CAMBRIDGE BAY, Nunavut - Nunavut's chief coroner has called an inquest into the death of a young Cambridge Bay man who jumped out of an airplane.
Julien Tologanak, who was 20, was flying home April 15 after having mental health problems in Yellowknife. He leapt from a small Adlair Aviation plane flying at 7,000 metres. His body has never been found.
Chief coroner Tim Neily said he called the inquest, which is not mandatory, in the hope it will help people in the small, remote community come to terms with Tologanak's death.
"The purpose of the inquest is really to satisfy the public interest into the death and examine all of the events that led up to the death," Neily said in an interview Thursday.
"There is a lot of confusion in the community about what went on."
Details of what happened that day have suggested a Good Samaritan gesture by a family friend went wrong.
Immediately following the death, Paul Laserich, general manager of Adlair Aviation, said he had known Tologanak's mother for decades and received a frantic telephone call in Yellowknife. She told him her son had been badly beaten up, and could Laserich please get him on a plane home to Cambridge Bay?
Laserich said he didn't know why Tologanak had been beaten up and he was not aware the young man had any other medical problems.
RCMP said officers were called hours before the flight to a Yellowknife hotel where Tologanak was found showing signs of depression. Police took him to hospital, but he was later released.
Laserich said Tologanak was alert and appeared normal before he got on the plane. He didn't seem to be under the influence of drugs or alcohol or medication. Laserich called Tologanak's mother after the plane took off to say her son was on his way.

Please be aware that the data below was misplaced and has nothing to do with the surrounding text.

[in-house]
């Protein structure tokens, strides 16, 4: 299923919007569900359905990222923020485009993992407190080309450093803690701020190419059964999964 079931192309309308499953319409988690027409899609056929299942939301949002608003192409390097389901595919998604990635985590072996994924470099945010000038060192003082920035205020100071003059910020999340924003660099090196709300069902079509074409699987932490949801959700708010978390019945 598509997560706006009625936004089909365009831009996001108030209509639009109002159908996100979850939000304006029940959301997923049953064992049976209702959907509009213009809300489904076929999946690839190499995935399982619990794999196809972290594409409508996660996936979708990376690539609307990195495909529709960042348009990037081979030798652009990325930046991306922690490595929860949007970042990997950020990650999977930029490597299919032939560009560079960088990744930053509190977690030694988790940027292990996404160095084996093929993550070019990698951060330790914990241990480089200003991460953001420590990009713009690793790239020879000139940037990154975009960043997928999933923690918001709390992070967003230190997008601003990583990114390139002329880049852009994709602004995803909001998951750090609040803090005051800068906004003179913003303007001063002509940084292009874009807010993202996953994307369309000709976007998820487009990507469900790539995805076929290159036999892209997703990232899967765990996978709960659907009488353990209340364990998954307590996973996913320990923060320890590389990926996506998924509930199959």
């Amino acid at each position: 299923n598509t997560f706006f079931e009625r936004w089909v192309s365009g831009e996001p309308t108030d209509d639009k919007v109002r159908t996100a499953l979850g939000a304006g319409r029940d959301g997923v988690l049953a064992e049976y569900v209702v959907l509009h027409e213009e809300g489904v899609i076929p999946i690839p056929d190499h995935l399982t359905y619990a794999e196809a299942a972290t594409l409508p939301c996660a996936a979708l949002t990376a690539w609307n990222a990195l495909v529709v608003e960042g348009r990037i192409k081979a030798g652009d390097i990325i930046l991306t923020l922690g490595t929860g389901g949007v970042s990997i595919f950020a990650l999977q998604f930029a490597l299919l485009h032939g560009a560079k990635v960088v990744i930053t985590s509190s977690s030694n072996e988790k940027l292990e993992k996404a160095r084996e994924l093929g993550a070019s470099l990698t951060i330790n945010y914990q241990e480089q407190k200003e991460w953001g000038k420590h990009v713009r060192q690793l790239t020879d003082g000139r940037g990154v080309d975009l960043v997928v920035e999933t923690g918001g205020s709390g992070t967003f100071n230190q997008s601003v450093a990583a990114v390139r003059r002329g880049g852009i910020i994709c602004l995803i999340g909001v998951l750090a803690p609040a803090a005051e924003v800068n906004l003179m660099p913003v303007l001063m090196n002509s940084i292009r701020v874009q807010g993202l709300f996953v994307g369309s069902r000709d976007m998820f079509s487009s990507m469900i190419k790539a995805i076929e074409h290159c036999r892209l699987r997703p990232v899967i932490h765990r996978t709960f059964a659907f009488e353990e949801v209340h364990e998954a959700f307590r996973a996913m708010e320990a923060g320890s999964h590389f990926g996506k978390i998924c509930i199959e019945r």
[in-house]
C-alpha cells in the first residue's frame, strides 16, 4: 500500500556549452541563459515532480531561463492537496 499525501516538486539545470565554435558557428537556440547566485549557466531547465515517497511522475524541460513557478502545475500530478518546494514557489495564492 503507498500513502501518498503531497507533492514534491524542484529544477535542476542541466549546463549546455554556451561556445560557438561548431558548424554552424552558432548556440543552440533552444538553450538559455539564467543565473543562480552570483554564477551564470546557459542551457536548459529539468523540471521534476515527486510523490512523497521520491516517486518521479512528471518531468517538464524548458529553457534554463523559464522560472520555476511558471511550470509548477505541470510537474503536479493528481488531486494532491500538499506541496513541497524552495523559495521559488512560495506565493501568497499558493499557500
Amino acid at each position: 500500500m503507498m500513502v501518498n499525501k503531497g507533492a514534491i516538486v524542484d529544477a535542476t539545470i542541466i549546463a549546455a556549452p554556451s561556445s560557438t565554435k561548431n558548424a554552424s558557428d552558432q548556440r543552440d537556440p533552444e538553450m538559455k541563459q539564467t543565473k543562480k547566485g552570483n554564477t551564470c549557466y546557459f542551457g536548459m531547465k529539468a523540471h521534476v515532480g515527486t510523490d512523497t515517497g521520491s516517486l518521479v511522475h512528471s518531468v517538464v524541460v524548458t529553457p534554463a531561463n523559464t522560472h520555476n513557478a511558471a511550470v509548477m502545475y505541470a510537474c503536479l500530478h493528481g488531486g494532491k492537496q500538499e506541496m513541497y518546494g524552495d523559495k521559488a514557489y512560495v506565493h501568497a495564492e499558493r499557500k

Then things went wrong.
A preliminary report sent to Transport Canada says the crew of the King Air 200 declared an emergency about 160 kilometres southwest of Cambridge Bay. The report says the plane was at 7,000 metres when a disruptive male passenger opened the cabin door and jumped out.
The cabin of the plane rapidly depressurized. The two pilots managed to land safely with the door open.
The only other passenger on the plane, a woman, was uninjured.
Neily, who will preside over the inquest, said it is to include a jury of six people from the Cambridge Bay area. They must determine the cause of death and the manner of death, a task that will be challenging without the man's body.
"They may have a difficulty of determining the manner of death, meaning was this an accident, or a natural death or a suicide or a homicide, or whatever," he said.
A report released last year said Inuit men between the ages of 15 and 24 kill themselves at a rate roughly 28 times that of their peers in southern Canada - about 600 per 100,000.
The inquest will include what happened on the aircraft and on the day or two before the young